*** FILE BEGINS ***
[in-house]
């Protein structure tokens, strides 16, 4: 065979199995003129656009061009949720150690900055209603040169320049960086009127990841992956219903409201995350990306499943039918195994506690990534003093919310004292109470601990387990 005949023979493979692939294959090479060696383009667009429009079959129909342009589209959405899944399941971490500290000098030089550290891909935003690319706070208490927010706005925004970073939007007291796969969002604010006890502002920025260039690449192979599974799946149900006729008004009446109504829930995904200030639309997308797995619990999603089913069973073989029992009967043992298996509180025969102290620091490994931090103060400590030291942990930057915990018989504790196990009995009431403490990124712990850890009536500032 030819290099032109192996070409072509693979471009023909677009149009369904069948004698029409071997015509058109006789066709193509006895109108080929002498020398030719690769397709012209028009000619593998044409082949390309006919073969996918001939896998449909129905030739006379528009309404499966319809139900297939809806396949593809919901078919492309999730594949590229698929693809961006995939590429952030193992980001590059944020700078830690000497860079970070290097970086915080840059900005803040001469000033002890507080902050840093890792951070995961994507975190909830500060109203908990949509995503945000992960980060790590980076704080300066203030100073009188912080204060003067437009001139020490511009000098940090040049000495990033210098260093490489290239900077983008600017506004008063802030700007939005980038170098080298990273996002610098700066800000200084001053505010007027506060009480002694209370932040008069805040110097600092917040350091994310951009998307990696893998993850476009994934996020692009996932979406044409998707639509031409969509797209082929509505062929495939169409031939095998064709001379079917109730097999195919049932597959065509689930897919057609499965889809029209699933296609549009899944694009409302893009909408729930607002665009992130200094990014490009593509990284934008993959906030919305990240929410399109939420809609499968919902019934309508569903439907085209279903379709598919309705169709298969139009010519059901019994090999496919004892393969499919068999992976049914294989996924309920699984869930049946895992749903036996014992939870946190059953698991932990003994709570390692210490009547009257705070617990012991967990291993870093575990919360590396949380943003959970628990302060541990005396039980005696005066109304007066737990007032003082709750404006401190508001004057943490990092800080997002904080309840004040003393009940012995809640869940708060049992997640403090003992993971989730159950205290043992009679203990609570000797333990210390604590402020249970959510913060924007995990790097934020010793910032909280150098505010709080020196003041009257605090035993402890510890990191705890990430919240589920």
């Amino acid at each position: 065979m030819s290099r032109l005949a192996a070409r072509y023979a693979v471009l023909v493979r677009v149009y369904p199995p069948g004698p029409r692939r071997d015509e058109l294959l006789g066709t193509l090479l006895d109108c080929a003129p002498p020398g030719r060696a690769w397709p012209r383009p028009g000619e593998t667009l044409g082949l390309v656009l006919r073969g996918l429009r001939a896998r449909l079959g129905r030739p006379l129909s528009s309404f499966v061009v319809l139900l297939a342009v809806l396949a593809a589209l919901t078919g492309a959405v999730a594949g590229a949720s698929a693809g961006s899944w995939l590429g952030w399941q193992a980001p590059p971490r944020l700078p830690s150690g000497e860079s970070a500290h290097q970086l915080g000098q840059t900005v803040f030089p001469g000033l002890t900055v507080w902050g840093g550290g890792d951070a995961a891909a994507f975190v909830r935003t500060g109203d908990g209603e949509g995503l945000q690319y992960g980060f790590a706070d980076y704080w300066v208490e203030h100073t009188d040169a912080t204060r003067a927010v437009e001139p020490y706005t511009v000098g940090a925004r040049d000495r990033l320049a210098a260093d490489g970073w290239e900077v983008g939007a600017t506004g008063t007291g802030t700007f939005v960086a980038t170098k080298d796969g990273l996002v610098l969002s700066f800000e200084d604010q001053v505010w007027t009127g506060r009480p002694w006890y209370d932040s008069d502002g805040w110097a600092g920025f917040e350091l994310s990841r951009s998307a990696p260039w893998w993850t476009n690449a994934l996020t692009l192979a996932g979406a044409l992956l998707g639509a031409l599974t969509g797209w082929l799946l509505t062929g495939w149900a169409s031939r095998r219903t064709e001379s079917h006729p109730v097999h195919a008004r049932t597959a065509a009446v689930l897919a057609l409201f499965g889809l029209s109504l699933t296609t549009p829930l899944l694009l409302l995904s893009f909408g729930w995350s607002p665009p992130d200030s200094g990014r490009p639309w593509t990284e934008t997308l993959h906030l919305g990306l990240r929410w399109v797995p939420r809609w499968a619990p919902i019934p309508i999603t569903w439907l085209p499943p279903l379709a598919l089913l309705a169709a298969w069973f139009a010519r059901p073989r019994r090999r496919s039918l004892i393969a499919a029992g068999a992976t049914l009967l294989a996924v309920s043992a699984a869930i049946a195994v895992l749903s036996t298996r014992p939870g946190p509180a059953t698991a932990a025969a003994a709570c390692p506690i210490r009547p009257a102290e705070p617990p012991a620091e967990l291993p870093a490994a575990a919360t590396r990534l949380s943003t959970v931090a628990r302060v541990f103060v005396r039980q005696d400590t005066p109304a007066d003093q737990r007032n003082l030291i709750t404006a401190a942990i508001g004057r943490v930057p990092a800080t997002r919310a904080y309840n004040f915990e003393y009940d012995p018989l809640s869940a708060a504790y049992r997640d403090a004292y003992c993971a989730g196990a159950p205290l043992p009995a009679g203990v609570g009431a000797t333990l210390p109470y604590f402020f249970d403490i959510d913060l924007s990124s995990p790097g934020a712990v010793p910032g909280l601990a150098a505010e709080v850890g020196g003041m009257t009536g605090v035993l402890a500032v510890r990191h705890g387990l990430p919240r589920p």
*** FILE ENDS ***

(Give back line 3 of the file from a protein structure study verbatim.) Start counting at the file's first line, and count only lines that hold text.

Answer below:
């Amino acid at each position: 065979m030819s290099r032109l005949a192996a070409r072509y023979a693979v471009l023909v493979r677009v149009y369904p199995p069948g004698p029409r692939r071997d015509e058109l294959l006789g066709t193509l090479l006895d109108c080929a003129p002498p020398g030719r060696a690769w397709p012209r383009p028009g000619e593998t667009l044409g082949l390309v656009l006919r073969g996918l429009r001939a896998r449909l079959g129905r030739p006379l129909s528009s309404f499966v061009v319809l139900l297939a342009v809806l396949a593809a589209l919901t078919g492309a959405v999730a594949g590229a949720s698929a693809g961006s899944w995939l590429g952030w399941q193992a980001p590059p971490r944020l700078p830690s150690g000497e860079s970070a500290h290097q970086l915080g000098q840059t900005v803040f030089p001469g000033l002890t900055v507080w902050g840093g550290g890792d951070a995961a891909a994507f975190v909830r935003t500060g109203d908990g209603e949509g995503l945000q690319y992960g980060f790590a706070d980076y704080w300066v208490e203030h100073t009188d040169a912080t204060r003067a927010v437009e001139p020490y706005t511009v000098g940090a925004r040049d000495r990033l320049a210098a260093d490489g970073w290239e900077v983008g939007a600017t506004g008063t007291g802030t700007f939005v960086a980038t170098k080298d796969g990273l996002v610098l969002s700066f800000e200084d604010q001053v505010w007027t009127g506060r009480p002694w006890y209370d932040s008069d502002g805040w110097a600092g920025f917040e350091l994310s990841r951009s998307a990696p260039w893998w993850t476009n690449a994934l996020t692009l192979a996932g979406a044409l992956l998707g639509a031409l599974t969509g797209w082929l799946l509505t062929g495939w149900a169409s031939r095998r219903t064709e001379s079917h006729p109730v097999h195919a008004r049932t597959a065509a009446v689930l897919a057609l409201f499965g889809l029209s109504l699933t296609t549009p829930l899944l694009l409302l995904s893009f909408g729930w995350s607002p665009p992130d200030s200094g990014r490009p639309w593509t990284e934008t997308l993959h906030l919305g990306l990240r929410w399109v797995p939420r809609w499968a619990p919902i019934p309508i999603t569903w439907l085209p499943p279903l379709a598919l089913l309705a169709a298969w069973f139009a010519r059901p073989r019994r090999r496919s039918l004892i393969a499919a029992g068999a992976t049914l009967l294989a996924v309920s043992a699984a869930i049946a195994v895992l749903s036996t298996r014992p939870g946190p509180a059953t698991a932990a025969a003994a709570c390692p506690i210490r009547p009257a102290e705070p617990p012991a620091e967990l291993p870093a490994a575990a919360t590396r990534l949380s943003t959970v931090a628990r302060v541990f103060v005396r039980q005696d400590t005066p109304a007066d003093q737990r007032n003082l030291i709750t404006a401190a942990i508001g004057r943490v930057p990092a800080t997002r919310a904080y309840n004040f915990e003393y009940d012995p018989l809640s869940a708060a504790y049992r997640d403090a004292y003992c993971a989730g196990a159950p205290l043992p009995a009679g203990v609570g009431a000797t333990l210390p109470y604590f402020f249970d403490i959510d913060l924007s990124s995990p790097g934020a712990v010793p910032g909280l601990a150098a505010e709080v850890g020196g003041m009257t009536g605090v035993l402890a500032v510890r990191h705890g387990l990430p919240r589920p």